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We previously reported about an issue with Apple’s latest MacBook Air having Wi-Fi issues. One of the major upgrades found in the new iteration of the hardware was the inclusion...
06-25-2013, 01:52 AM #1
MacBook Air 802.11ac Speeds Hindered by Apple's OS X Mountain Lion
We previously reported about an issue with Apple’s latest MacBook Air having Wi-Fi issues. One of the major upgrades found in the new iteration of the hardware was the inclusion of 802.11ac Wi-Fi but a recent discovery points toward an issue in OS X 10.8 Mountain Lion found to be hampering the laptop from reaching peak data transfer speeds. In a review of the mid-2013 13-inch MacBook Air, Anand Lai Shimpi of AnandTech found real world 802.11ac file transfer speed to be artificially slowed by an apparent software issue in OS X Mountain Lion.
After discovering speeds hitting a cap of 21.2MBps or 169.9MBps over 802.11ac, much lower than the boasted 533Mbps throughput seen with networking testing tool iPerf, Shimp narrowed down the problem to Apple Filing Protocol (AFP) and Microsoft’s Server Message Block (SMB). After investigating the issue further, it was found that OS X doesn’t scale TCP windows to the appropriate size, therefore limiting the performance of the newly implemented Wi-Fi protocol. According to Shimpi:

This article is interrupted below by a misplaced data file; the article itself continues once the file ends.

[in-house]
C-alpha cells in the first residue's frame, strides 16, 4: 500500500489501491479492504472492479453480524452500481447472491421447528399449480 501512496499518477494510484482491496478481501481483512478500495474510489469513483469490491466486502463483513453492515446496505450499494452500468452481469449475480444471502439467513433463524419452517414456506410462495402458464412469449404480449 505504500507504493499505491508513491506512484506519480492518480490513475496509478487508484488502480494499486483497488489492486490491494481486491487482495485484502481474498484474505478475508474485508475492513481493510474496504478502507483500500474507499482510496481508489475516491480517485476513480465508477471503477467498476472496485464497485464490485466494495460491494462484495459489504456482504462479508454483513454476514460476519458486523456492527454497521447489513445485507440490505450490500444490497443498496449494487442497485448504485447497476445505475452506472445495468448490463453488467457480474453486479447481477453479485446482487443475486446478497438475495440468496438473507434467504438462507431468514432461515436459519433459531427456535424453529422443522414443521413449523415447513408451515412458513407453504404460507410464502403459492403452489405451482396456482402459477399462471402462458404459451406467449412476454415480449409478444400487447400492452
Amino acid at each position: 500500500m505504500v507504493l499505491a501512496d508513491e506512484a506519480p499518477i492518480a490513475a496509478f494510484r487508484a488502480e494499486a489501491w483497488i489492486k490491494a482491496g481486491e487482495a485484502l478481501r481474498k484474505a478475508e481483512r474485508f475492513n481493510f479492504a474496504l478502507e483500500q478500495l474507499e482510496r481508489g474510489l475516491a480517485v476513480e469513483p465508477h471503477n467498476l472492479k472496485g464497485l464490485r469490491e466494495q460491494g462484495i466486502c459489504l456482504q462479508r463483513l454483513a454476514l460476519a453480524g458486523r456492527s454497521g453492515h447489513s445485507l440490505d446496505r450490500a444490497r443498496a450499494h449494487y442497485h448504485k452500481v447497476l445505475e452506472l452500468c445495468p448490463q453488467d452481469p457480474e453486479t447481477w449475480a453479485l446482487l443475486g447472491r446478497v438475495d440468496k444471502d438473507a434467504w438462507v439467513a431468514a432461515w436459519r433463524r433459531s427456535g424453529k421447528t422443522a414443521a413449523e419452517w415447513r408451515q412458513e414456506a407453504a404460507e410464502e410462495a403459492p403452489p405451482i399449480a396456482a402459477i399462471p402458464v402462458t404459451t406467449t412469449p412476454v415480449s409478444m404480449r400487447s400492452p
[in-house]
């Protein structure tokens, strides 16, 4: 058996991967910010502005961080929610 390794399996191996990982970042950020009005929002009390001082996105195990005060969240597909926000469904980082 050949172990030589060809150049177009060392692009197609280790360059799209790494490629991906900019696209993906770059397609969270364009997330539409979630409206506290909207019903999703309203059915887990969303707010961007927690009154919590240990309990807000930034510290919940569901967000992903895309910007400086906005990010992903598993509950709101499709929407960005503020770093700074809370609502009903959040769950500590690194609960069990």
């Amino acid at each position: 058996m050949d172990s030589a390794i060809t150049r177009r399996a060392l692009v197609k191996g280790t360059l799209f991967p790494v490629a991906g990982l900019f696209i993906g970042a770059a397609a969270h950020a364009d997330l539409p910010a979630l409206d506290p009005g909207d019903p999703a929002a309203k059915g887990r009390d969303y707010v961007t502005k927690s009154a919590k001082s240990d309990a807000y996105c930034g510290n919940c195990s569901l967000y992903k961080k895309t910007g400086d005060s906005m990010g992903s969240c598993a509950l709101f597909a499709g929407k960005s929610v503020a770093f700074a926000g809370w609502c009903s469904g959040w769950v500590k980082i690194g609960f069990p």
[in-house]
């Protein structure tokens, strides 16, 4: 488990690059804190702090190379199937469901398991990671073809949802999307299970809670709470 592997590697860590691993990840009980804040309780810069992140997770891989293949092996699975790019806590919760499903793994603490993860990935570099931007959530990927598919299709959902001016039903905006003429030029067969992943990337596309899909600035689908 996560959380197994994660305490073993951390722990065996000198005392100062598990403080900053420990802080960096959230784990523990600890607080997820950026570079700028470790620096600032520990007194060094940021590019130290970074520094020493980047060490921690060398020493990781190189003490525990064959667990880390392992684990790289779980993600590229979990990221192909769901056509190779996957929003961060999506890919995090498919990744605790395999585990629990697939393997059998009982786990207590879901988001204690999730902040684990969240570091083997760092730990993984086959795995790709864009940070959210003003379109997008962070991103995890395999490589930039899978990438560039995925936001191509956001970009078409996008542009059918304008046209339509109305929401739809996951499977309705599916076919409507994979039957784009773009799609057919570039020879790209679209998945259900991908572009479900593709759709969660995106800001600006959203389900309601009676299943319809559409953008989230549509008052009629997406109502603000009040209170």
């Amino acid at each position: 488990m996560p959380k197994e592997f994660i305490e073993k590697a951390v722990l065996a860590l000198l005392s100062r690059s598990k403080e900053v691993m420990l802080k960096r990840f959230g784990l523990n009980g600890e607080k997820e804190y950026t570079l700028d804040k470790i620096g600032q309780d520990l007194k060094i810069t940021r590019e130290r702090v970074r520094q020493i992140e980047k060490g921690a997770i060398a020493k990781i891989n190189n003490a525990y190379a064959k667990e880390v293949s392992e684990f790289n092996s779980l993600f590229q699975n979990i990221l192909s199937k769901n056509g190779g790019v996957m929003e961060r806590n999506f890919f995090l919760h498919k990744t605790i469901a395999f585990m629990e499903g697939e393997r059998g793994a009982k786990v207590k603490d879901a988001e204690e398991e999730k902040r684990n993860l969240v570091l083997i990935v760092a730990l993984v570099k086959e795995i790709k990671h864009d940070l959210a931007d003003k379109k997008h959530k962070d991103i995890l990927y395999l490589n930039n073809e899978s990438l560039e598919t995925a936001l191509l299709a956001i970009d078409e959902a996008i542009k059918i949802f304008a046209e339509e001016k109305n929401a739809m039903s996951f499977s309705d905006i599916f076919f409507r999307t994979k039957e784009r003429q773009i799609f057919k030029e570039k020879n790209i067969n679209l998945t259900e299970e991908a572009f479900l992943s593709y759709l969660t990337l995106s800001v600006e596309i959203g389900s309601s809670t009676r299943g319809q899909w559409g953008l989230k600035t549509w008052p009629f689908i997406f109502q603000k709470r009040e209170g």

The bad news is that in its shipping configuration, the new MacBook Air is capable of some amazing transfer rates over 802.11ac but you won’t see them when copying files between Macs or PCs. The good news is the issue seems entirely confined to software. I’ve already passed along my findings to Apple. If I had to guess, I would expect that we’ll see a software update addressing this.
Source: AnandTech, Ars Technica
06-25-2013, 10:54 AM #2
Are those speeds in megabytes per second (MBps, MB/s) or megabits per second (Mbps, Mb/s. Notice the lower case b, people always confuse this) network speeds are generally measured in Mb/s (Megabits per second). The difference being that there are 8 bits in a byte, so 8 Mb (Megabit), is equivalent to 1 MB (Megabyte). I wish more people understood this, since I see this mistake everywhere.
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06-25-2013, 03:36 PM #3
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